Accurate Reloading by Chronograph Pt.1

In Blog by Rich

There are a number of ways with which a person can accomplish load development, for a given rifle and cartridge, that will result in accurate reloading. Many popular methods have given reloaders good results for a long time, anything from the OCW method to ladder tests. However, we have noticed one element of many reloading techniques that may impact how much accurate reloading can be accomplished. That element is the shooter. Most popular reloading methods were pioneered by competitive shooters from respective disciplines like Benchrest, F-Class, IPSC, and IPDA. Many a successful professional shooter has come up with a method for developing an accurate hand loaded and reloaded cartridge for their firearm. Some are nice enough to write and publish their methods to the benefit of the shooting communities around the country and the world. However, there may be a slight flaw in the application.

Accurate Reloading Flaws

Not every shooter that sets out to do load development for a firearm is as good, or as experienced, or consistent, as the professional that developed the method. Several reloading methods place heavy emphasis on the performance of a given powder charge, bullet, primer, and seating depth with regard to where the rounds impact on the target during load development. That isn’t a bad idea, per say, except that it sets up less experienced shooters for potential issues. For example, we have all heard people that are into reloading talking about group size.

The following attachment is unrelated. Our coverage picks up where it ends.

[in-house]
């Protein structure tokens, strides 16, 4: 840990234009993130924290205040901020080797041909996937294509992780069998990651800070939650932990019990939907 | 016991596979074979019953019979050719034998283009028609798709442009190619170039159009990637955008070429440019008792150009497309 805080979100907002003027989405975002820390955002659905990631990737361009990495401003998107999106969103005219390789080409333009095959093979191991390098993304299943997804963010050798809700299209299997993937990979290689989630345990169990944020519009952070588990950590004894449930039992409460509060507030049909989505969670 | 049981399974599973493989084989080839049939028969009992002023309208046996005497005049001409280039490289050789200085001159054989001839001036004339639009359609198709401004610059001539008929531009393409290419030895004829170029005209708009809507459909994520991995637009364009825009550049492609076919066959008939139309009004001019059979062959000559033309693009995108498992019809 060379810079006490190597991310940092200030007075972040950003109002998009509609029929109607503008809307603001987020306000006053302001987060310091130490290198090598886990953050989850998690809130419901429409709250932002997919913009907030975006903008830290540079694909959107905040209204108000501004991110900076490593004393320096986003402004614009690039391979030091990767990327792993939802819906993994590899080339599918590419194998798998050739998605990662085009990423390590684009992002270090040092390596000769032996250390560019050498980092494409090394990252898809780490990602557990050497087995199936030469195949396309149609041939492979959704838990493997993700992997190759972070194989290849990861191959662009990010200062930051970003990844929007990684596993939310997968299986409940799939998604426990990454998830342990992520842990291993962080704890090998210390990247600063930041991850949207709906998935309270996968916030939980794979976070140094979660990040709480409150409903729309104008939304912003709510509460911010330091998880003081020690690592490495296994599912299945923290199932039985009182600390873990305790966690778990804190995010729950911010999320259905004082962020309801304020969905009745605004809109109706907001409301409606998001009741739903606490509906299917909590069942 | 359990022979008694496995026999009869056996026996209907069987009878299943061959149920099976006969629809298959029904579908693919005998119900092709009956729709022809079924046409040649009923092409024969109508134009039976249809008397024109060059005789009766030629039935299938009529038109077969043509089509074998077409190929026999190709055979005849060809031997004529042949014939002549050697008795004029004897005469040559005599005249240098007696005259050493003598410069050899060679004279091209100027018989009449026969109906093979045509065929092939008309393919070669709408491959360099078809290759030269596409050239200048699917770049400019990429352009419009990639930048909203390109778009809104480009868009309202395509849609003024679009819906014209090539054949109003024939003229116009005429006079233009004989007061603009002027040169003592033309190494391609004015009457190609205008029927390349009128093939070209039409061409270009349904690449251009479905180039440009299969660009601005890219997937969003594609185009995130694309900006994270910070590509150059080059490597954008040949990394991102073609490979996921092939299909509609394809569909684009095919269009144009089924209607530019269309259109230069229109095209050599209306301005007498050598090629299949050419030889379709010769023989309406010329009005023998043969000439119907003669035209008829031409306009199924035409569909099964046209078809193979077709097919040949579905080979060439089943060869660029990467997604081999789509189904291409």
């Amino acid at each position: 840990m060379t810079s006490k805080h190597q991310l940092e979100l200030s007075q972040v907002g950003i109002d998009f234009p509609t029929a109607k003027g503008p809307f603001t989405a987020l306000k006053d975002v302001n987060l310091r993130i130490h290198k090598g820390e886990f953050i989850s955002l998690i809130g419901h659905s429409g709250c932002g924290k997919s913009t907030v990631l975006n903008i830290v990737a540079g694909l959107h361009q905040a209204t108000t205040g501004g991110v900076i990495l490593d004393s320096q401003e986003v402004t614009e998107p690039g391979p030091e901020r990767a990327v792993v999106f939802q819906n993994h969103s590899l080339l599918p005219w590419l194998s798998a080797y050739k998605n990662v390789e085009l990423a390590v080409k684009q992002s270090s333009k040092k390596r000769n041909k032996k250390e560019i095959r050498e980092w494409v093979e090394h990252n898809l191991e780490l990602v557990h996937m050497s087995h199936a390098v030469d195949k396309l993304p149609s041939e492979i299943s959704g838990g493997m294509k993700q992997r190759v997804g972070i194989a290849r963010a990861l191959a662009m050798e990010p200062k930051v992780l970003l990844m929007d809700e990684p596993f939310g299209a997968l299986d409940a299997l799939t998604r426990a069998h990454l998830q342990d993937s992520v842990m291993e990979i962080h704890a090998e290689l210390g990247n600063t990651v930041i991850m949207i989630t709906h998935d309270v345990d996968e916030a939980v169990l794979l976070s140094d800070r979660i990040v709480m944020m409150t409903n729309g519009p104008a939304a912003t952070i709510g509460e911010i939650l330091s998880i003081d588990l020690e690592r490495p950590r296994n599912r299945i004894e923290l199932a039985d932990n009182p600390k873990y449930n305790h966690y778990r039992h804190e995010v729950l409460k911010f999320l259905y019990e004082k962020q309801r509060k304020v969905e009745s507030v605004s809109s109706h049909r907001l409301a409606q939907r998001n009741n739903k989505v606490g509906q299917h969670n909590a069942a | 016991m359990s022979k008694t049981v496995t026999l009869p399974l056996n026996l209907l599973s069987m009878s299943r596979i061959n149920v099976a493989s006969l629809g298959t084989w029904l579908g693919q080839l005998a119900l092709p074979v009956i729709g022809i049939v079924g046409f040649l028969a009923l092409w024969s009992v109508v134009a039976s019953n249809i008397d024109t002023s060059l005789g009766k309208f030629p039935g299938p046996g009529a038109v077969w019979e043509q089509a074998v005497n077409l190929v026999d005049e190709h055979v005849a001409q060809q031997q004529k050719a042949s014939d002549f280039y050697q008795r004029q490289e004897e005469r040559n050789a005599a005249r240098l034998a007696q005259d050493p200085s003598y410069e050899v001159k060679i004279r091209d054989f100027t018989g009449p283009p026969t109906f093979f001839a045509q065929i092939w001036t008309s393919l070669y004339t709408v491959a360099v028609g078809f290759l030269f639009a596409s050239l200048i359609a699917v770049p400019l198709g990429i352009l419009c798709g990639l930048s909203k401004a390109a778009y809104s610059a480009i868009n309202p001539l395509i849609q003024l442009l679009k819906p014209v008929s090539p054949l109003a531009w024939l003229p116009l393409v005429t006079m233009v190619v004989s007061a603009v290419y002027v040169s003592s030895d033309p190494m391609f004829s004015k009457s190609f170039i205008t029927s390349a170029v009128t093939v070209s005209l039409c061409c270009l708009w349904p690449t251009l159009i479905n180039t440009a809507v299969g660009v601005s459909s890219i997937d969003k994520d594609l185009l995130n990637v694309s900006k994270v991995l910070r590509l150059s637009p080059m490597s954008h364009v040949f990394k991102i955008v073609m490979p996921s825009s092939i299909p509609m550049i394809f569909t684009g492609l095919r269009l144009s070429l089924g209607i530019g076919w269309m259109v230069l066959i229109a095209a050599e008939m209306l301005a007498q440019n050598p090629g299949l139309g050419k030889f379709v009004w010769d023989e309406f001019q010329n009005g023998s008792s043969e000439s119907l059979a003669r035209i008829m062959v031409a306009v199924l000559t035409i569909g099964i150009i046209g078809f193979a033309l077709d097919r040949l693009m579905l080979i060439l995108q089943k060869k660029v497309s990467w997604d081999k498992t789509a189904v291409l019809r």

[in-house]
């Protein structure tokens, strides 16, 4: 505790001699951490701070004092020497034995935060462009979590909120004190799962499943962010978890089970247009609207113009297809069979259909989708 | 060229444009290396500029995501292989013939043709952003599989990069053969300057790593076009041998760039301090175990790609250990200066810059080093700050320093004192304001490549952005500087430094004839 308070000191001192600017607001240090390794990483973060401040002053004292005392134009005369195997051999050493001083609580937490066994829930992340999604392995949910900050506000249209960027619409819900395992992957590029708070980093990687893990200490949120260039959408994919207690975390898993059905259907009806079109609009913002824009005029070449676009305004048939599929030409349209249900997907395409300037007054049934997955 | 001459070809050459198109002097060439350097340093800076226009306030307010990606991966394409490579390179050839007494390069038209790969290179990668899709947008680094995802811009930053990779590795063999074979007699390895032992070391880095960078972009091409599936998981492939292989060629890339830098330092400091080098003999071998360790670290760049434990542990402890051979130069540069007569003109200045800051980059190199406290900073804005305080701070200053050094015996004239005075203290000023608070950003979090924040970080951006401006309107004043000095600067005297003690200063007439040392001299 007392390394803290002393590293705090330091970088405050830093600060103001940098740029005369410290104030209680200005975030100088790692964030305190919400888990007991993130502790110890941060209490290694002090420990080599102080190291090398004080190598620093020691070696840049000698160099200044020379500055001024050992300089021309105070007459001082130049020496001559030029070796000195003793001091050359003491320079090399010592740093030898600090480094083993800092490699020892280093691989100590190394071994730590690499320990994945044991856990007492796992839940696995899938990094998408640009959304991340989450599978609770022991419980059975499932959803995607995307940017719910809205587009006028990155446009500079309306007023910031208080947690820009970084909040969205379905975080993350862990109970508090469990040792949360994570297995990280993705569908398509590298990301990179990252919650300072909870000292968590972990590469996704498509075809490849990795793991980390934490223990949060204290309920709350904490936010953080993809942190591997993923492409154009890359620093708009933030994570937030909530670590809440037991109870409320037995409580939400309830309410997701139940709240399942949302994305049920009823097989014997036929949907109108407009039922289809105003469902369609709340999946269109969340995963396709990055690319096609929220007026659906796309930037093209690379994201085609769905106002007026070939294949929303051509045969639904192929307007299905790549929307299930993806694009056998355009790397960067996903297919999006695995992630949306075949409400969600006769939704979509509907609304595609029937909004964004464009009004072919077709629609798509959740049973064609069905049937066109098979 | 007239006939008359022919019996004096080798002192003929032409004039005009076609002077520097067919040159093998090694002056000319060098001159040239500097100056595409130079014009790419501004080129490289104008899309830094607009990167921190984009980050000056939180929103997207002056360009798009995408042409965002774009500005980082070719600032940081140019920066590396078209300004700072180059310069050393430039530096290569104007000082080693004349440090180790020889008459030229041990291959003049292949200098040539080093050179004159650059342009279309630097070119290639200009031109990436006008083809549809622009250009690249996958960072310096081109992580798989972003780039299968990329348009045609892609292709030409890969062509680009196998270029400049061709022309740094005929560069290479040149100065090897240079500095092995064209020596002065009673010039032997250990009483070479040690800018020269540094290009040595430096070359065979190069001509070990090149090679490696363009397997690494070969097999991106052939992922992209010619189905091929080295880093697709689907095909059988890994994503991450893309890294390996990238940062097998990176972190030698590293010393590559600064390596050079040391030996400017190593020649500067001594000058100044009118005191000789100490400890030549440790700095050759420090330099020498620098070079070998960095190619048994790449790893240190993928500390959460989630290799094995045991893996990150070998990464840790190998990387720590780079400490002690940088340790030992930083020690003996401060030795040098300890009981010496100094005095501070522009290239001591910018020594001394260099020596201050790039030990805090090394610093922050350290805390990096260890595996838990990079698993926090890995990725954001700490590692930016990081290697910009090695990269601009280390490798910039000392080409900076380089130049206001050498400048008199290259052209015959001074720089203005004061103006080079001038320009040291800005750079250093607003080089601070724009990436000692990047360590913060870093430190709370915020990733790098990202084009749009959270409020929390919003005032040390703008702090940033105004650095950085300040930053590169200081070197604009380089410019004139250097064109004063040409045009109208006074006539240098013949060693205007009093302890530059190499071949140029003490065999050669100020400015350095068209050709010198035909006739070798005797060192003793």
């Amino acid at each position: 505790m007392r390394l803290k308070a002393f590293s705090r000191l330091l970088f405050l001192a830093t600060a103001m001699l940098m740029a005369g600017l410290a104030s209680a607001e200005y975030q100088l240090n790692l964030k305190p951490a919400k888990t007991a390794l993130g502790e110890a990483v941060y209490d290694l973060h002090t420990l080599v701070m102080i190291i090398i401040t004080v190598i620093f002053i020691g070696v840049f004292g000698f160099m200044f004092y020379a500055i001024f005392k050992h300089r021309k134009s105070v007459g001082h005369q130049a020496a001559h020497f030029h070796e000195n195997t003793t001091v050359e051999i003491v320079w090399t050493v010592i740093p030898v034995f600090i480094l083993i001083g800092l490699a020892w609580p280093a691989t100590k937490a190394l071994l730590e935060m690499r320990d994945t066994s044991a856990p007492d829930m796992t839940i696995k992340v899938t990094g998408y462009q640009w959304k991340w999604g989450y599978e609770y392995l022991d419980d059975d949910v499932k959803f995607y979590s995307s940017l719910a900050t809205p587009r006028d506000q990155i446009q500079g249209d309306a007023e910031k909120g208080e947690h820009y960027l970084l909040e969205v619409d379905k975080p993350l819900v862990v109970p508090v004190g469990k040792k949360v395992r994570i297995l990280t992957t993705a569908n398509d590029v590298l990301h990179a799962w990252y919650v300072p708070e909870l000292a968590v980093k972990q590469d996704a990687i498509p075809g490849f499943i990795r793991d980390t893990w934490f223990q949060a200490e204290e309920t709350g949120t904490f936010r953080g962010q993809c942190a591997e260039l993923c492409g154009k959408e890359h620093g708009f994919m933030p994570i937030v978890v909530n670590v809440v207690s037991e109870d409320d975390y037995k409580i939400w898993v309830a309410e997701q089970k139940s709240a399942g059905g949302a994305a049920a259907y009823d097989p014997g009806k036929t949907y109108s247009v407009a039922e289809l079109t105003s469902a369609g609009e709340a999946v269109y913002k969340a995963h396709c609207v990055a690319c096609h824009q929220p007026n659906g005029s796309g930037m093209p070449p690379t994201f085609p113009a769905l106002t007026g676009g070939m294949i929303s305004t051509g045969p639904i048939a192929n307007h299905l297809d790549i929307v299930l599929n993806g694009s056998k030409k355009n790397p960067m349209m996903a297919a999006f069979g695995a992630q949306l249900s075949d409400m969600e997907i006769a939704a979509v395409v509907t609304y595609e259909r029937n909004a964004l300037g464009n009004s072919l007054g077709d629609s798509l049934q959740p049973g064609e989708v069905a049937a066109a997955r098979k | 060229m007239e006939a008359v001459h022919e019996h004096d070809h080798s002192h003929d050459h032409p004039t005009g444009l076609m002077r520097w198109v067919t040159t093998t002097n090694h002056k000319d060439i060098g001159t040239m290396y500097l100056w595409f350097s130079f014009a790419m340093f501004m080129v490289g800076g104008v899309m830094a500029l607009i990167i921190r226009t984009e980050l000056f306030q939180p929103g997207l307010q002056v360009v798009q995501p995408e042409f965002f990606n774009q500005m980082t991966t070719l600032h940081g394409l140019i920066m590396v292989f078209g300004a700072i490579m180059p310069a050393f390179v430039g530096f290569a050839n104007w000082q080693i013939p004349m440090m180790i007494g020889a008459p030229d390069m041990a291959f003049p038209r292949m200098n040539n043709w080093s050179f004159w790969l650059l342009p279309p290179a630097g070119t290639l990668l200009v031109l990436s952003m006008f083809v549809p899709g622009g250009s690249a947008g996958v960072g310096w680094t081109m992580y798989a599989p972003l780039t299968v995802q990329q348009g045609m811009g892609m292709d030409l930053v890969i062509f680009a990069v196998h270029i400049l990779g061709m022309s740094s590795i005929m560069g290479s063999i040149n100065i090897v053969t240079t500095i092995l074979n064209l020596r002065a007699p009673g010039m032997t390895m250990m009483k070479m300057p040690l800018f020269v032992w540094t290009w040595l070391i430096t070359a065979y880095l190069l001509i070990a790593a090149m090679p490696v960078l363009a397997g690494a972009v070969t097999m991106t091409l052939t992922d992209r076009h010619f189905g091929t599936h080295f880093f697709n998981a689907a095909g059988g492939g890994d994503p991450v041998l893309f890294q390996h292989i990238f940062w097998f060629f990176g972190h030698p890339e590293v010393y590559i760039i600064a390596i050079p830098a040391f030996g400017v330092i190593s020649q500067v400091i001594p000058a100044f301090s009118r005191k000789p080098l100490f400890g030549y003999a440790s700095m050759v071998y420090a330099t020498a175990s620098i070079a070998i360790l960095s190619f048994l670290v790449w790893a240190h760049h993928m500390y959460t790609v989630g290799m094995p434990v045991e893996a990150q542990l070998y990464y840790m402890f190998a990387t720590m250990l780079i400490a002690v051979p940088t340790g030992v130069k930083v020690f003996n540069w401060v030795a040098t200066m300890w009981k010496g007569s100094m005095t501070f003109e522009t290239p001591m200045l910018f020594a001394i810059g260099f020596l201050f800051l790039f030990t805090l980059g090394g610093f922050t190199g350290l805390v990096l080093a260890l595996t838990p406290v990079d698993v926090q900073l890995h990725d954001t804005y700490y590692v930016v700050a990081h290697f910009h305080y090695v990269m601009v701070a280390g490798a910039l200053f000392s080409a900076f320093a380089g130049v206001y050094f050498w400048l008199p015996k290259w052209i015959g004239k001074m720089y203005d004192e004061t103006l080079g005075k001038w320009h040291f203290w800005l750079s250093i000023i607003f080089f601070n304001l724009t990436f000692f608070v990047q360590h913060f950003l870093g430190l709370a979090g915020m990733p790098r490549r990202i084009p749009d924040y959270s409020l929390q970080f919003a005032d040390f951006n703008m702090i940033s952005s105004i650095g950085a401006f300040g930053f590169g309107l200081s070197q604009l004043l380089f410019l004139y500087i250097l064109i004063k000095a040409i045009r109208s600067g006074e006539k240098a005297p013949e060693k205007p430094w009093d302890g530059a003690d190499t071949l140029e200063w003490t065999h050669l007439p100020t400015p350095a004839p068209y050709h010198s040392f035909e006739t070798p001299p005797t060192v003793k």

How large or how small is the group that a firearm and shooter produce? How much bearing should that have on load development? One of the biggest influences, on how large that group size winds up being, is the shooter themselves. I would argue its a larger factor than the powder charge and seating depth of the cartridge. Think about it, if you take a rifle that can shoot a half minute of angle group on paper at 100 yards, and put it in the hands of a novice, what are the odds of that person duplicating your group size and performance? Rather low I would say.


Seating depth test conducted after initial load development…the worst of the groups is in the .6s